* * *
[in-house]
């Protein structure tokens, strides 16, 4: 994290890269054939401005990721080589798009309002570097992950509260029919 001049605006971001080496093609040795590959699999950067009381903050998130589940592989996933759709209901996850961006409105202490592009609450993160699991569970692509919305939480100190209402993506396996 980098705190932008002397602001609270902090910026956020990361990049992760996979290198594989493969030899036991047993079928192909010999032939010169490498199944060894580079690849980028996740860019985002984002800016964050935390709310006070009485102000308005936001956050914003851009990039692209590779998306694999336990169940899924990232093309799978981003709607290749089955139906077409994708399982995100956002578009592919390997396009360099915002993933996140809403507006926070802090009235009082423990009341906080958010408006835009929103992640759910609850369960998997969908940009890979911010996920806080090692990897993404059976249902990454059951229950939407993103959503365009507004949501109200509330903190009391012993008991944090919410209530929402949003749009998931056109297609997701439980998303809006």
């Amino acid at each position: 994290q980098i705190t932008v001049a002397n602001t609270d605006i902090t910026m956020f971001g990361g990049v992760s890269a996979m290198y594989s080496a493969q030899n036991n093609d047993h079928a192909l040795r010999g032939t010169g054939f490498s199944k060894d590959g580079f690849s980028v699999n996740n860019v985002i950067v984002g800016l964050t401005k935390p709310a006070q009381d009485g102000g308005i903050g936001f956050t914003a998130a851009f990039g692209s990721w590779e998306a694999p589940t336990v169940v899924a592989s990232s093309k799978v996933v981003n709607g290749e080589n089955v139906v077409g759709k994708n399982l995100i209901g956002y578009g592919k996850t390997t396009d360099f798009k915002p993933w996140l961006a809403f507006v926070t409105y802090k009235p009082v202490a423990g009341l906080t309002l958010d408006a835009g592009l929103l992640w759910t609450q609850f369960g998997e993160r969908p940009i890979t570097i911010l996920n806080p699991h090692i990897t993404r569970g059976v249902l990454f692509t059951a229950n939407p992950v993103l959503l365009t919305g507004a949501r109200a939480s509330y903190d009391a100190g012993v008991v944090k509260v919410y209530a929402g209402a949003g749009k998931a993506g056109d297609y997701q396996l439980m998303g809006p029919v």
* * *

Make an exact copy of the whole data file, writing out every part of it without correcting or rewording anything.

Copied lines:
[in-house]
């Protein structure tokens, strides 16, 4: 994290890269054939401005990721080589798009309002570097992950509260029919 001049605006971001080496093609040795590959699999950067009381903050998130589940592989996933759709209901996850961006409105202490592009609450993160699991569970692509919305939480100190209402993506396996 980098705190932008002397602001609270902090910026956020990361990049992760996979290198594989493969030899036991047993079928192909010999032939010169490498199944060894580079690849980028996740860019985002984002800016964050935390709310006070009485102000308005936001956050914003851009990039692209590779998306694999336990169940899924990232093309799978981003709607290749089955139906077409994708399982995100956002578009592919390997396009360099915002993933996140809403507006926070802090009235009082423990009341906080958010408006835009929103992640759910609850369960998997969908940009890979911010996920806080090692990897993404059976249902990454059951229950939407993103959503365009507004949501109200509330903190009391012993008991944090919410209530929402949003749009998931056109297609997701439980998303809006």
């Amino acid at each position: 994290q980098i705190t932008v001049a002397n602001t609270d605006i902090t910026m956020f971001g990361g990049v992760s890269a996979m290198y594989s080496a493969q030899n036991n093609d047993h079928a192909l040795r010999g032939t010169g054939f490498s199944k060894d590959g580079f690849s980028v699999n996740n860019v985002i950067v984002g800016l964050t401005k935390p709310a006070q009381d009485g102000g308005i903050g936001f956050t914003a998130a851009f990039g692209s990721w590779e998306a694999p589940t336990v169940v899924a592989s990232s093309k799978v996933v981003n709607g290749e080589n089955v139906v077409g759709k994708n399982l995100i209901g956002y578009g592919k996850t390997t396009d360099f798009k915002p993933w996140l961006a809403f507006v926070t409105y802090k009235p009082v202490a423990g009341l906080t309002l958010d408006a835009g592009l929103l992640w759910t609450q609850f369960g998997e993160r969908p940009i890979t570097i911010l996920n806080p699991h090692i990897t993404r569970g059976v249902l990454f692509t059951a229950n939407p992950v993103l959503l365009t919305g507004a949501r109200a939480s509330y903190d009391a100190g012993v008991v944090k509260v919410y209530a929402g209402a949003g749009k998931a993506g056109d297609y997701q396996l439980m998303g809006p029919v």